Monday, November 19, 2012

Response to College, Inc.

A number of things have come up for me watching College, Inc., because I see it through different lenses. As a returning adult, I remember starting my search for a college. I had two small children, husband and a full time job. I recognized the convenience of programs that started at any time during the year. I loved the idea of not having to leave my home to educate myself as well. But I knew myself as a learner. I knew I needed to be in the company of other adults. I knew the value of learning and listening to my peers but my time would not afford me that opportunity. Having reached out to DeVry and University of Phoenix early in my search, I quickly dismissed both these institutions. The hard sell became too much for me. It made me uncomfortable and soon I stopped answering their calls, almost hiding like they were bill collectors.
As an educator I’m appalled to see the profession of teaching reduced to just another line on a budget sheet. It’s almost as if teaching in for profits are secondary and not the main focus of the institution. The next step is removing the teacher all together and have a computer based self-directed learning course. What is missing in this education model is the caring and empathy that goes into teaching. For them it is a business instead of an embodied experience where we all learn together. We know adults go back to school for a purpose, they want to change the trajectory of their lives. If lives are not changing there is a problem. I agree with Dr. Nicholas Burbules in his thinking that this is a “fast foodization of education” because today Americans want everything quickly. We barely slow down for anything anymore and I believe that the for profit schools are taking advantage of this fact.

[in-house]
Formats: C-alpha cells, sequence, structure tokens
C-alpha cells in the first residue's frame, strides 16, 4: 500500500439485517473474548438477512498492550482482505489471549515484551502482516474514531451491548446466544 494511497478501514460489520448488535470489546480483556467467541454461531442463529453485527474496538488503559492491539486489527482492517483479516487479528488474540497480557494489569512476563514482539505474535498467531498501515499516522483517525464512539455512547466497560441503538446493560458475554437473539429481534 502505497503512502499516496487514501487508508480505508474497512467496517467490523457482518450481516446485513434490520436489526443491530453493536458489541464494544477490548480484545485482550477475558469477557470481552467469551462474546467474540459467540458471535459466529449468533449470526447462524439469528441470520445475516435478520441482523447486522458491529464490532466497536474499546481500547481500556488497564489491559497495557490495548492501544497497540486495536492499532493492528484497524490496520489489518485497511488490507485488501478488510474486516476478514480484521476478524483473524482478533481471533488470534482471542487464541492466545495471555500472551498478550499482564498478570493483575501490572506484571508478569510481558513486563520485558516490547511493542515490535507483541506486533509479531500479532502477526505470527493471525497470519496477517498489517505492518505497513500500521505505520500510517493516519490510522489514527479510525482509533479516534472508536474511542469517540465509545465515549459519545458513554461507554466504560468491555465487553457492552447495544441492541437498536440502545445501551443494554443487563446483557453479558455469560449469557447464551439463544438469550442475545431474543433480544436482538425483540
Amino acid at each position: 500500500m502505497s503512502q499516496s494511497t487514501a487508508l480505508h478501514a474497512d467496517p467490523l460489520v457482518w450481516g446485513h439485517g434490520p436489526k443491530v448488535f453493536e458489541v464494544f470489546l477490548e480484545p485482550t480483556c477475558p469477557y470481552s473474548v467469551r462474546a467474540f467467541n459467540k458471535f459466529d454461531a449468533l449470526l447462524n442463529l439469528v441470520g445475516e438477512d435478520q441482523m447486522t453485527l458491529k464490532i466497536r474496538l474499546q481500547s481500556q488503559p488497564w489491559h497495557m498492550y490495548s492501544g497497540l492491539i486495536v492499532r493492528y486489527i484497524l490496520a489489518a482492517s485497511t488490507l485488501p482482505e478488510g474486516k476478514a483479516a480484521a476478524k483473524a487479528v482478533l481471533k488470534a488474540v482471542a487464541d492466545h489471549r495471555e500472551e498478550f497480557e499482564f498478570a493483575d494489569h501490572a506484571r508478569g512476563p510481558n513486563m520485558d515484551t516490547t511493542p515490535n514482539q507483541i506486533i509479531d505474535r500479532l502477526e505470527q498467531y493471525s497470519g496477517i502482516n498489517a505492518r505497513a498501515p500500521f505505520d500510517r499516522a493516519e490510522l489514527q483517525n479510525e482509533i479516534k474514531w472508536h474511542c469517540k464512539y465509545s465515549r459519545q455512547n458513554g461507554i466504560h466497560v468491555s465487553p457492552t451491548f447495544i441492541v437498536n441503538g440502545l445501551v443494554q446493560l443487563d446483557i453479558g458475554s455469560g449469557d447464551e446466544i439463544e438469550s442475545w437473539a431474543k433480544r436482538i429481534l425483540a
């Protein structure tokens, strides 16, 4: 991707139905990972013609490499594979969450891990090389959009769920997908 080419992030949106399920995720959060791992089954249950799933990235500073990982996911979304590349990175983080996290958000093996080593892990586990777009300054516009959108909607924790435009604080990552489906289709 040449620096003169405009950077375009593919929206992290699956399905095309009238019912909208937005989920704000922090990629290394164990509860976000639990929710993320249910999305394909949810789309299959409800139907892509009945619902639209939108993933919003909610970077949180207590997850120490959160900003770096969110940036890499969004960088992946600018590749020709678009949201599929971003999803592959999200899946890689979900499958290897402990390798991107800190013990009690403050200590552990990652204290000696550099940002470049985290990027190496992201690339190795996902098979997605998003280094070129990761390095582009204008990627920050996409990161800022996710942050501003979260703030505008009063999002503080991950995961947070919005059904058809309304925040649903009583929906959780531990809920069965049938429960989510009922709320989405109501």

Some colleges track their alumni to see if their programs have led to gainful employment for reporting purposes. This serves to help bolster attendance in programs when institutions can report where their graduates have found work. I believe if the number of academic successes in for profit schools were compared to the actual number of students who have not found gainful employment for more than two years, we would have a clearer picture of the success of these institutions. And if students are not getting jobs with their degrees because of the lack of on hands learning, I think congress should re-think their letter to Mr. Duncan, the education secretary, about softening the gainful employment clause. How will adults change their lives if they do not receive the jobs they believe are at the end of their degrees?

No comments:

Post a Comment